Today: 'V' for Victory (Oct 5)

Sunday, October 5, 2008

`V' for victory
A lively, comedic takeon a quiet classic:
Mayo Martin

YOU'VE seen one, you've seen them all, the saying goes. Not so with
this version ofThe Vagina Monologues (TVM).

Despite this reviewer's initial doubts on the wisdom of choosing an
arguably over-exposed piece as an inaugural production for new
theatre company Zebra Crossing, director Loretta Chen has admirably
eschewed conventions for a unique take on TVM (which is not an easy
thing considering how notoriously hands-on the playwright Eve Ensler

Instead of three performers, there are nine. Sombre and minimalist?
No, thank you, we're having fun.

Hence, monologues are shuffled around, public service announcements
flashed onscreen along with video interviews of three prominent
theatre personalities on motherhood, a clinical "vagina workshop" is
re-imagined as an army bootcamp led by a hyperactive drill sergeant
with a French accent, shrill "schoolgirls" descend on the audience
waving their (unused) sanitary napkins, and, seemingly out of
nowhere, someone actually does a sexy pole dance. Naughty,
naughty ...

Barring uneven scene transitions, (opening night jitters, most
likely) TVM was without a doubt a lively theatrical ride. There was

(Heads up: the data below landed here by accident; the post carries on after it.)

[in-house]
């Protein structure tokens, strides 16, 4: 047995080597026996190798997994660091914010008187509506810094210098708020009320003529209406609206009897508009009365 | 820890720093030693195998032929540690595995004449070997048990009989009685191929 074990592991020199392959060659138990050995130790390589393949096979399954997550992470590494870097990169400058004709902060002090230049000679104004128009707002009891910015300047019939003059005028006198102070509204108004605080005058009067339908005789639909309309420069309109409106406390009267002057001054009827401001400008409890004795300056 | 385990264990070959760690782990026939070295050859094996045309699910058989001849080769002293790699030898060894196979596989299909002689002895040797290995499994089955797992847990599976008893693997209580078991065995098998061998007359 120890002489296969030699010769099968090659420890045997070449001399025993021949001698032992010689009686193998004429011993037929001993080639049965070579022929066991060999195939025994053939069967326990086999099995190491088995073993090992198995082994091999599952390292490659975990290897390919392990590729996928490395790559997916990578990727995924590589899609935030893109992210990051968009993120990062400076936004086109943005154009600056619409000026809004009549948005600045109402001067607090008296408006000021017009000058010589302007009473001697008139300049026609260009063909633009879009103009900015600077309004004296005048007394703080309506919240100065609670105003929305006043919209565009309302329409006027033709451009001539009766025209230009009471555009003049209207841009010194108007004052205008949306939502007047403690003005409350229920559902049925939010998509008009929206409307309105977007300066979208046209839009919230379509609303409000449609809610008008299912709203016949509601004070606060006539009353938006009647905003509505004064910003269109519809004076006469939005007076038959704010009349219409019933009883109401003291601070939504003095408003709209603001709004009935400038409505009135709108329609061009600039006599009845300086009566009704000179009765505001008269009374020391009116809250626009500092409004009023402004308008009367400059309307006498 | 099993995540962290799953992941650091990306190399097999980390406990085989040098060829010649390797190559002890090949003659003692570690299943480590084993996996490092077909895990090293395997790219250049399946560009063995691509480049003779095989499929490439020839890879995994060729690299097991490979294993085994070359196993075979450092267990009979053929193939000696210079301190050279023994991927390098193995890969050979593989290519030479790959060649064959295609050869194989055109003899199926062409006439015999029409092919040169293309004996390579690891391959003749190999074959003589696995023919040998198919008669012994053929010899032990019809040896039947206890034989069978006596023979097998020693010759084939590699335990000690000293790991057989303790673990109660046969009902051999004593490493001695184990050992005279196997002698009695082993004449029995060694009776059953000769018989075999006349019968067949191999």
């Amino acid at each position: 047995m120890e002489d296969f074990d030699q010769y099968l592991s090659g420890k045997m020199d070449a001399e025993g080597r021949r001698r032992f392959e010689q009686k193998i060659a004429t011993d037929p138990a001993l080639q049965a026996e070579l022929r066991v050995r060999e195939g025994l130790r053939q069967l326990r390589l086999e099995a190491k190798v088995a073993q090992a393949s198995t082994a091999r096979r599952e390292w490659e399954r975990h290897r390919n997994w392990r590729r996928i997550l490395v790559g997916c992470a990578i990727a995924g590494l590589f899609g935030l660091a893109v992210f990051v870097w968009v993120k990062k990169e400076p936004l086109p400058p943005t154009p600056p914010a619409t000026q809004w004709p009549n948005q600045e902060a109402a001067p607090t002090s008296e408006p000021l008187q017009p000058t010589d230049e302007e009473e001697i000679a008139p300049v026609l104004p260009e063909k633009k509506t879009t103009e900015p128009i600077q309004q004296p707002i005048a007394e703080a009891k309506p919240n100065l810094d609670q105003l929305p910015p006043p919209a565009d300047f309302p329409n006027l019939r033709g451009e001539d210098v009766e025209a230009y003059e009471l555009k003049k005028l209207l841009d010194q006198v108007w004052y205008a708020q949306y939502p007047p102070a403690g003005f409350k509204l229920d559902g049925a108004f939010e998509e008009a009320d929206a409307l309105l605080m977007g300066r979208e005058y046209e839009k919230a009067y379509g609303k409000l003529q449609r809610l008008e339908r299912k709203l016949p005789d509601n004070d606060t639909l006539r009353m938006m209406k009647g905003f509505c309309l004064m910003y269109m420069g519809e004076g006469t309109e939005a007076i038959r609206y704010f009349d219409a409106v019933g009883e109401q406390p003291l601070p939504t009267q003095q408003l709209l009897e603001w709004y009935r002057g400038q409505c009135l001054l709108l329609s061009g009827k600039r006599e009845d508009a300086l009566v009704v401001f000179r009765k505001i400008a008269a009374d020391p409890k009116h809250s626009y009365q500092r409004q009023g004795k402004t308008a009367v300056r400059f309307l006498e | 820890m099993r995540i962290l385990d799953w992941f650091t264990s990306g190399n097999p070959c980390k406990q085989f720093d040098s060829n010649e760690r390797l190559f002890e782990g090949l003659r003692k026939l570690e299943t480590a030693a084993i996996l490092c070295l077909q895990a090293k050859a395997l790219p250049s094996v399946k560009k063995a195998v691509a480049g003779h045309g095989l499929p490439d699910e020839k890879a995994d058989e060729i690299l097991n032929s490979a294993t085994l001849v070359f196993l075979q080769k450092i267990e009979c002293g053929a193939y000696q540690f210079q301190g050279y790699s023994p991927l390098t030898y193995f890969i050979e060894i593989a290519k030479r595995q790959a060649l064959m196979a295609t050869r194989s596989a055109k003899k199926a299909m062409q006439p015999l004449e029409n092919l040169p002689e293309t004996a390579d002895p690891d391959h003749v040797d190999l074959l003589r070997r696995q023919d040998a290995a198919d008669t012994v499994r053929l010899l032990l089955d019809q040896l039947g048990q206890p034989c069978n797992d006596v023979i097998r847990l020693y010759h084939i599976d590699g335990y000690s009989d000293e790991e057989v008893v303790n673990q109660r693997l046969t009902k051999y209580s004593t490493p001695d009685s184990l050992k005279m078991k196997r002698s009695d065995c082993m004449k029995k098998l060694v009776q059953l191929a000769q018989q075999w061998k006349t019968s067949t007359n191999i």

a conscious effort to localise the experience, with phrases in
Tamil, Malay and Chinese dialects thrown around.

That said, the flashy approach tends to occasionally distract,
diffusing some of the more intimate, disturbing moments of what is
by nature a confessional piece of text.

Despite a few over-the-top moments, new talent Eleine Ng showed a
flair for the comedic with her scene depicting the various ways of

Soul singer Asha Edmund's own spiels on, er, hair "down there" and
how to pronounced "c**t" were tight and snappy. Transsexual Elnina
recounting a transformative experience was a bit too dramatic but
intense, nevertheless.

My favourite was veteran actress Loke Loo Pin deadpanning her way
through a monologue as a dignified old lady recounting her first
sexual awakening. Too shy to even say the word "vagina", she flashes
a "V" sign instead — which could very well stand for the
word "victory", too.

While Chen's approach was a little too much for a play whose power
lies in the intimacy that monologues offer, we're inclined to give
it a "V" sign for being fun and, more important, fresh.

The Vagina Monologues runs until Oct 12,8pm, at Drama Centre
Theatre,National Library. With 3pm matinees.Tickets from $17 to $57
at Sistic. Rating: R18.